If you were a local town council member and a group of citizens from your town wanted to place a statue of a Confederate war hero in a local park. Would you vote to allow it?

Posted by: Rhodesia79

Also, most of the town supports it and would be paid for by the local organization unaffiliated with the town.

  • Would vote to allow statue

  • Would not vote to allow statue

61% 11 votes
39% 7 votes
  • It's paid for privately. I'd allow it like I'd allow an Atheist, Christian, Hindu, etc. statue as long as it's not on public land.

  • Yes. While I do not agree with some confederate Ideals, they are not as controversial as, say, Hitler. Now something like a statue of Hitler I would not allow.

  • Freedom of speech and expression.

  • Soldiers, from any war, serve the government that is in-charge. They aren't politicians. Most Southerners didn't own slaves. Yet, they were drafted to fight in a war that was basically protecting the labor-force of the top 1%. I would allow the statue of any soldier to be displayed, especially if my town/area had actually had men serve in that war. It isn't applauding the movement (in this case the Confederacy). It is recognizing the service, courage and sacrifice of the soldier/soldiers who fought.

  • This is a major part of our history! The Confederacy just didn't fight for slavery the fought to prove to the Union that they were just as good. And yes sure they wanted slavery but they had large plantations some didn't have money!! So go ahead and put a statue there and I wouldn't mind having one in my front yard.

  • If it's what the people want I guess.

  • It's heritage.

  • No, I would vote against it. We glorify war enough already.

  • No. The confederacy fought to keep slavery alive. The Southern States to this day still make massive amounts of money off of slave labor. For example, one in every 13 people in Georgia is in prison, on parole or on probation. Georgia has 25 prison work plants. Plants that are as big as private companies. Then there are the county work programs. Don't think for a moment that the South has changed. It is backwards as hell.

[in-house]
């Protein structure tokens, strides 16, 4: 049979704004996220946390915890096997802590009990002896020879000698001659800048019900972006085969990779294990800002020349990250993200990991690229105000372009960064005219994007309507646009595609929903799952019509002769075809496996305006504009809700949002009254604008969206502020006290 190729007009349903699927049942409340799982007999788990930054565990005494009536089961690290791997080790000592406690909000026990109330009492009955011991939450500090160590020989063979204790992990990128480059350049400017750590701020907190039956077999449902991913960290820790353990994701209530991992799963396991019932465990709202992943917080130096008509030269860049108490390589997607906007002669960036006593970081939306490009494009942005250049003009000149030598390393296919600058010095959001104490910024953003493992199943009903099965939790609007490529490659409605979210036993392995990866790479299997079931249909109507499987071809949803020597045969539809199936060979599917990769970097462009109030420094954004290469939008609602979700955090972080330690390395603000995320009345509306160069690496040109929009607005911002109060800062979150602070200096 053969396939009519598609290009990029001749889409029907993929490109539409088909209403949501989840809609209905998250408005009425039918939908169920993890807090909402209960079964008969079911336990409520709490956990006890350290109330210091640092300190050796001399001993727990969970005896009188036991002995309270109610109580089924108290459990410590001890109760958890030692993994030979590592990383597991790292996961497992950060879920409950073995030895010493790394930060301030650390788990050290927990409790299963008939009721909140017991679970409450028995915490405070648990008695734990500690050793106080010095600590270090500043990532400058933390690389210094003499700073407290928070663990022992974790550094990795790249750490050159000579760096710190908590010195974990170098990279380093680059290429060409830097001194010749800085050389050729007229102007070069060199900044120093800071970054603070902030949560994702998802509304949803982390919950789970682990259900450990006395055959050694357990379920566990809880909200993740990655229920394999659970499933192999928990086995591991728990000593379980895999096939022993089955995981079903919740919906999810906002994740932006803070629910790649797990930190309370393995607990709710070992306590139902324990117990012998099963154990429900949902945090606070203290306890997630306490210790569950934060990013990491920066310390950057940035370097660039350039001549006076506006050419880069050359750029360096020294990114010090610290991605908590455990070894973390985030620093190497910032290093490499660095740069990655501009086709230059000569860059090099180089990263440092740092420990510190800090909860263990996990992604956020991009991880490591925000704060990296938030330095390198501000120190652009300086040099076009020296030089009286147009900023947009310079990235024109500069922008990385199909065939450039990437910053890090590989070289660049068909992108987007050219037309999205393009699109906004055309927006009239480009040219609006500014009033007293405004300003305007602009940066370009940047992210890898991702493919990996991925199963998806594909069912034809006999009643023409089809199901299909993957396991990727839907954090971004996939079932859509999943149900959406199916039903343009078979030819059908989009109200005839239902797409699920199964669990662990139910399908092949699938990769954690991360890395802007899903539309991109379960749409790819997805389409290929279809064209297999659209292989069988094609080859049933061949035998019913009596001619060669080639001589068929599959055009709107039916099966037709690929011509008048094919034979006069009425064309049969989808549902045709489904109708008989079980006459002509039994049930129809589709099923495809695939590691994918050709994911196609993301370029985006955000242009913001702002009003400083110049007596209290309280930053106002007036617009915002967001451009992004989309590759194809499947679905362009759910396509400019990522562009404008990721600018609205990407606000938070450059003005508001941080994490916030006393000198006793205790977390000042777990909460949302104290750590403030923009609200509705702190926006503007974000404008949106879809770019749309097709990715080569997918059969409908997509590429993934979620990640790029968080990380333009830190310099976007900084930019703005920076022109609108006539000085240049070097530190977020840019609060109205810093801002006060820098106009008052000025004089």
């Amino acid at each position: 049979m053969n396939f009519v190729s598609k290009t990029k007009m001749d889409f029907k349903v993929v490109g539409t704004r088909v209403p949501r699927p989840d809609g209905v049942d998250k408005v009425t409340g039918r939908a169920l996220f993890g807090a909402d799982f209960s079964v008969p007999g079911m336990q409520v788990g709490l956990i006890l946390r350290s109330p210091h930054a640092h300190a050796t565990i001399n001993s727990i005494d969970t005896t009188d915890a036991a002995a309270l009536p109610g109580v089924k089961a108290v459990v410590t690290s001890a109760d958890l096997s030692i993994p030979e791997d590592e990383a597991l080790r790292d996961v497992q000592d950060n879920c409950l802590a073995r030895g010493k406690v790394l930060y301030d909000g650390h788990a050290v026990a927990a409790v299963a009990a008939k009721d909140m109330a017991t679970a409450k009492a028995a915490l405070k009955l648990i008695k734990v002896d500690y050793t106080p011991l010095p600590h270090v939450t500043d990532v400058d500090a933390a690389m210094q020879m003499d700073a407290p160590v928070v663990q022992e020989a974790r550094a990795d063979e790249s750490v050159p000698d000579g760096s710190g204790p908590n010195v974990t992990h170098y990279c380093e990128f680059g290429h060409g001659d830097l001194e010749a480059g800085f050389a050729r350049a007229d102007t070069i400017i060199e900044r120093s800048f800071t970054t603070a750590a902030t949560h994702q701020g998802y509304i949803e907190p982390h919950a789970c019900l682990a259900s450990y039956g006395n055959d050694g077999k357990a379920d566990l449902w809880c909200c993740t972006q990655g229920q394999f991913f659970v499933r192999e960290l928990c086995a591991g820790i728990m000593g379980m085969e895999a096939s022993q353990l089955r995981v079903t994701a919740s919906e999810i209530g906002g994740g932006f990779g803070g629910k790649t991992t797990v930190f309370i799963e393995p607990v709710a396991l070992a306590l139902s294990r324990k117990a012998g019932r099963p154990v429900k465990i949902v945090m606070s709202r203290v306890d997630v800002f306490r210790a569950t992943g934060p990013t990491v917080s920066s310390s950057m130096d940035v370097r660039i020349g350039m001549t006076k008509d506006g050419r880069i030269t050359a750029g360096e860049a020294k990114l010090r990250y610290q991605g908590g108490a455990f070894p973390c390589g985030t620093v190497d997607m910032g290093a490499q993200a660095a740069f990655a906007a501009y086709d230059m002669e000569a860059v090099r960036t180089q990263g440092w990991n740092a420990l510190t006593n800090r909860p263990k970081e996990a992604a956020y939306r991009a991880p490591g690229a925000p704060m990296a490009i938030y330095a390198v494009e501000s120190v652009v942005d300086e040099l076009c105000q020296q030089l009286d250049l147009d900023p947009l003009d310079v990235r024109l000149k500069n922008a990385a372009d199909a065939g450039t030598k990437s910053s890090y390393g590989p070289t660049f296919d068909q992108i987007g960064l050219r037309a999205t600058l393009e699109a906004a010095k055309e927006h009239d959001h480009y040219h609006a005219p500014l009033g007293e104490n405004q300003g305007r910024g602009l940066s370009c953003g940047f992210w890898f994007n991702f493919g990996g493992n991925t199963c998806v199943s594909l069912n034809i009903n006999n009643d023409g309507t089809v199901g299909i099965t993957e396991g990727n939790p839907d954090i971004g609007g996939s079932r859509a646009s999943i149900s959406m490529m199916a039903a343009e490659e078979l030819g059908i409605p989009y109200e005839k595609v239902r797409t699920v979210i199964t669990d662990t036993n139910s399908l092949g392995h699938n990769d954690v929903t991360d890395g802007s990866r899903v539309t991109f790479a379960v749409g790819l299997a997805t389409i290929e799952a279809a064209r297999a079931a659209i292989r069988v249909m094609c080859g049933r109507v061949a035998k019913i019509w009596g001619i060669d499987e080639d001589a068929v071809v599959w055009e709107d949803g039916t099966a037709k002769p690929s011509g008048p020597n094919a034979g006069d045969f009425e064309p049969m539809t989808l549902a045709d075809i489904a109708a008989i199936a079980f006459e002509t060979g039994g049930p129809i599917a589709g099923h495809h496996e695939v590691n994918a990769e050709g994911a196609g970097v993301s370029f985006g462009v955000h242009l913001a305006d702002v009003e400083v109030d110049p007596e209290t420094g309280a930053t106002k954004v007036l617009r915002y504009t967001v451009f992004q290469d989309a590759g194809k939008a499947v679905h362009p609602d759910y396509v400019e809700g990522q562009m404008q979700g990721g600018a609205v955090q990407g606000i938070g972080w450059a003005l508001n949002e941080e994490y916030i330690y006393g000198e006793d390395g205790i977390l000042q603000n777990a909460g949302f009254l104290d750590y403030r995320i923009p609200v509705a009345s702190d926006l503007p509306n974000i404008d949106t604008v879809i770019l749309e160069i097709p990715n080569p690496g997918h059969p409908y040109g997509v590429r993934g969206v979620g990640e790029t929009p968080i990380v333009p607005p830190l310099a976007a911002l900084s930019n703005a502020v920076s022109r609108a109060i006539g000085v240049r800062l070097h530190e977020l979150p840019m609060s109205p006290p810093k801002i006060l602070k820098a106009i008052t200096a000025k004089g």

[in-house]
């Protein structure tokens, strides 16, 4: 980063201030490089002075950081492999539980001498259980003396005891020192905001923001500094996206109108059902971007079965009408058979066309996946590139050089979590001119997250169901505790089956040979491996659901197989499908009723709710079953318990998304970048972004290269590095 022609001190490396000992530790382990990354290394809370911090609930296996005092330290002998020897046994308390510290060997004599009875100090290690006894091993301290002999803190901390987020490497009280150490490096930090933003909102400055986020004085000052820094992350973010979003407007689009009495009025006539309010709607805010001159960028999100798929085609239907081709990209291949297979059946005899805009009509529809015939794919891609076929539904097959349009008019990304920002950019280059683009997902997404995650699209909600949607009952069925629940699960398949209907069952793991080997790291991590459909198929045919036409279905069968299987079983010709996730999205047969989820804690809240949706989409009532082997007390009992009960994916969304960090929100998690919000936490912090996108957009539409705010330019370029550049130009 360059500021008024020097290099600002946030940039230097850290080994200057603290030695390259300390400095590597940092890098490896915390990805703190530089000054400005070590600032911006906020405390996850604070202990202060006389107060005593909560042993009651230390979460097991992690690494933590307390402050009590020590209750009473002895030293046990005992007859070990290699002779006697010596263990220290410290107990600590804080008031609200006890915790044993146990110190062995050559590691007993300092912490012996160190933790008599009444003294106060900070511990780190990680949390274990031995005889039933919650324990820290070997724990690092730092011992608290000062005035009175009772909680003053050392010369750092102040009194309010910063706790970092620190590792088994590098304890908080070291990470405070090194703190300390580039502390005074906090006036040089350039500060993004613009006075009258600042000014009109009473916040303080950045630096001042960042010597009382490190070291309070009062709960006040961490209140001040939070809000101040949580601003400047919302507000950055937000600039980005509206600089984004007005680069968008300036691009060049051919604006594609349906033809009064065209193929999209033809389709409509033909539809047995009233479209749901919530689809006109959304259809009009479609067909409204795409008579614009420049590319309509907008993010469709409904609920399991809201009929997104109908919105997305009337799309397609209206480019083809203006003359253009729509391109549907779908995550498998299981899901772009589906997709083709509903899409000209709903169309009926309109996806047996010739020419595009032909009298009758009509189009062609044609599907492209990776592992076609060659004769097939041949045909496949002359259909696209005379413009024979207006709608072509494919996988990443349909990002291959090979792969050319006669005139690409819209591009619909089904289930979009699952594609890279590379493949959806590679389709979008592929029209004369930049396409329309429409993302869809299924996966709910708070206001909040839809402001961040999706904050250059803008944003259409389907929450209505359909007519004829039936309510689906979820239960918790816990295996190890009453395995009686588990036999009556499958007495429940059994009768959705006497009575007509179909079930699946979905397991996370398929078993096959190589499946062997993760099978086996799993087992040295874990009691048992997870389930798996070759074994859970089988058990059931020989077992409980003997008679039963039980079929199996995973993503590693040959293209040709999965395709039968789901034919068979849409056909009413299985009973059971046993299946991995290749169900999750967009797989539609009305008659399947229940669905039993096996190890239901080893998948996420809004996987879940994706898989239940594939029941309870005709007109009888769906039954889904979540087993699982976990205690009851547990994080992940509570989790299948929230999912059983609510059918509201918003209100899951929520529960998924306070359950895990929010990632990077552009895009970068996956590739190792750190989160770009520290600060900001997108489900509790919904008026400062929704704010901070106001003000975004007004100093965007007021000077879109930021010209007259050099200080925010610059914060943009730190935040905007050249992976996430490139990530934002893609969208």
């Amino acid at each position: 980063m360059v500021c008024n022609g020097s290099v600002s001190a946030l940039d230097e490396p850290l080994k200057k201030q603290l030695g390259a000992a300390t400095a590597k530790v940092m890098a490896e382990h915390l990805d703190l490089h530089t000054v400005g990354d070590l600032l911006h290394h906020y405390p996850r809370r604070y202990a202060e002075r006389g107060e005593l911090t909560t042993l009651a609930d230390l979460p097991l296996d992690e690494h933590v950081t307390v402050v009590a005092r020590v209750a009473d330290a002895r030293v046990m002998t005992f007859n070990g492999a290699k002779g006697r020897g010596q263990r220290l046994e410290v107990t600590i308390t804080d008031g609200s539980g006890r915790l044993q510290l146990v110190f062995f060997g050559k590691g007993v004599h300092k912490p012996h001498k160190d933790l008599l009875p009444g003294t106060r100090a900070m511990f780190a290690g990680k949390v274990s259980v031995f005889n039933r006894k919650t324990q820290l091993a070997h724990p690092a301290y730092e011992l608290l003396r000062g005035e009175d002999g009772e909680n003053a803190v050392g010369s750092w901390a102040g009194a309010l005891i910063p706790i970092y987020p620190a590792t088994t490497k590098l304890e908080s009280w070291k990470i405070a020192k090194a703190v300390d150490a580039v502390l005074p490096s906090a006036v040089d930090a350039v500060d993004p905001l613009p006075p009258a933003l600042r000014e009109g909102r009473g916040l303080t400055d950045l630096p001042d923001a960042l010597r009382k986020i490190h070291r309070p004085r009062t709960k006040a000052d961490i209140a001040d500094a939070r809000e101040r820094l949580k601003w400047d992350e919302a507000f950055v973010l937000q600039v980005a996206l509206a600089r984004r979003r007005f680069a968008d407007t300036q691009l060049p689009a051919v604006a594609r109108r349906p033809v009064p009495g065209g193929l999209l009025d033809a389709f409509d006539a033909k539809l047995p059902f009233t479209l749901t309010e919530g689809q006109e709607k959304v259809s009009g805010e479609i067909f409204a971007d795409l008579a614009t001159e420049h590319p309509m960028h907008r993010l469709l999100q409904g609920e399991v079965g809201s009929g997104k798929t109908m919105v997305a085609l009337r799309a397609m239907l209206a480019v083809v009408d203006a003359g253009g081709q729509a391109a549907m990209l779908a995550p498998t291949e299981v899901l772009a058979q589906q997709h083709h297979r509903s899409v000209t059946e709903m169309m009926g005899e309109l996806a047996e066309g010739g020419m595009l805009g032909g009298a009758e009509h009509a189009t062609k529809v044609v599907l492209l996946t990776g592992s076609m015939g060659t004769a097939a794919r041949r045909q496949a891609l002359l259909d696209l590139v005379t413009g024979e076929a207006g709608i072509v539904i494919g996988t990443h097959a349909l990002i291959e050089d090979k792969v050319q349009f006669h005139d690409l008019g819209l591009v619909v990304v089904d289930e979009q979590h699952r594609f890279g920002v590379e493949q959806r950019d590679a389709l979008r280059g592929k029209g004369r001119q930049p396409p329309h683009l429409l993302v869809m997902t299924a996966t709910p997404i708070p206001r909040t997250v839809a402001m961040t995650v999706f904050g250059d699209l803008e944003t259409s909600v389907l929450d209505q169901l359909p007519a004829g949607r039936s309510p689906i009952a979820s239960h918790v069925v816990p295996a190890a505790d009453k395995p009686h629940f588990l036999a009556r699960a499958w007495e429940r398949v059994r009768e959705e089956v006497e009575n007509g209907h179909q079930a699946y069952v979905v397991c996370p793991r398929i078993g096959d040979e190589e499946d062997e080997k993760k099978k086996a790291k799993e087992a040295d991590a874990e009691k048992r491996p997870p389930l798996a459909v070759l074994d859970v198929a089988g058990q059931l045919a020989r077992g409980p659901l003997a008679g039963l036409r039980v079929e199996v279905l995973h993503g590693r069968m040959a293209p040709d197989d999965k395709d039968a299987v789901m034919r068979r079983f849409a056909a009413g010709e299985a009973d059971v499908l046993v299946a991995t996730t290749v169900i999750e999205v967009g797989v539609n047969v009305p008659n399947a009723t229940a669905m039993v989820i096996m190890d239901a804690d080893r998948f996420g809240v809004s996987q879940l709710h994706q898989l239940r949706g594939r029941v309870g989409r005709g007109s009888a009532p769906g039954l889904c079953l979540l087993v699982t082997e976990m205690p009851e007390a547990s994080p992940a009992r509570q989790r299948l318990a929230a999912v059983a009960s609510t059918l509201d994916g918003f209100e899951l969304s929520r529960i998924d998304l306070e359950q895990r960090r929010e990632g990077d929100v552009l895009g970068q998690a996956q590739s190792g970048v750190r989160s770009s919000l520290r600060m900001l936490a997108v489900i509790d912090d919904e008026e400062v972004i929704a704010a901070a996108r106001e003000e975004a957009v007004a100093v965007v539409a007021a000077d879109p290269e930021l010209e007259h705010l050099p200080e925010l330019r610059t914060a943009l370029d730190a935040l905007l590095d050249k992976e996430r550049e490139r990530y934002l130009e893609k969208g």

• Not on public property.

  • The CSA, and all those who were loyal to it, was nothing more than a band of treasonous rebels. That movement attempted to destroy our Union, and it is laughable that the very same Union would ever honor a criminal of the CSA. No monuments, no memorials, and no rebel flags. Ever.

    Posted by: Dekdk
Leave a comment...
(Maximum 900 words)
Rhodesia79 says2014-07-29T00:36:56.2375509-05:00
Whenever I do faceoff polls it always messes up the pictures.
Formerland1 says2014-07-29T00:47:07.5244322-05:00
Was this town once involved int the civil war ( like a fort or med station or something like that) if not I'd rather pu something historical to the town in the park .
Berend says2014-07-29T01:43:07.9400010-05:00
I think it depends.
Seido says2014-07-29T01:48:37.9938014-05:00
Depends on the hero. If it was a hero in regard to how he commanded his troops, like Robert E. LEE, then I guess so. If it was someone who was more on the slavery side of the confederacy, then no.
lifemeansevolutionisgood says2014-07-29T06:56:39.0961276-05:00
It depends, was it involved with the war? If it was in a state like Montana, I see no reason why you would put one there.
SweetTea says2014-07-29T08:00:51.7693665-05:00
1814username ... The South may have been when the prison-work system was started, but you need to educate yourself. Today, 37 states operate such systems. They make everything from t-shirts to license plates. This involves some of the most noted companies in America, i.e. IBM, Boeing, Motorola, Microsoft, AT&T, etc. It isn't a "Southern" problem. It is American business, driven by greed, at its finest! Http://www.Globalresearch.Ca/the-prison-industry-in-the-united-states-big-business-or-a-new-form-of-slavery/8289
Rhodesia79 says2014-07-29T11:24:23.9886619-05:00
To answer some of your questions the Confederate war hero was from the town.

Freebase Icon   Portions of this page are reproduced from or are modifications based on work created and shared by Google and used according to terms described in the Creative Commons 3.0 Attribution License.

By using this site, you agree to our Privacy Policy and our Terms of Use.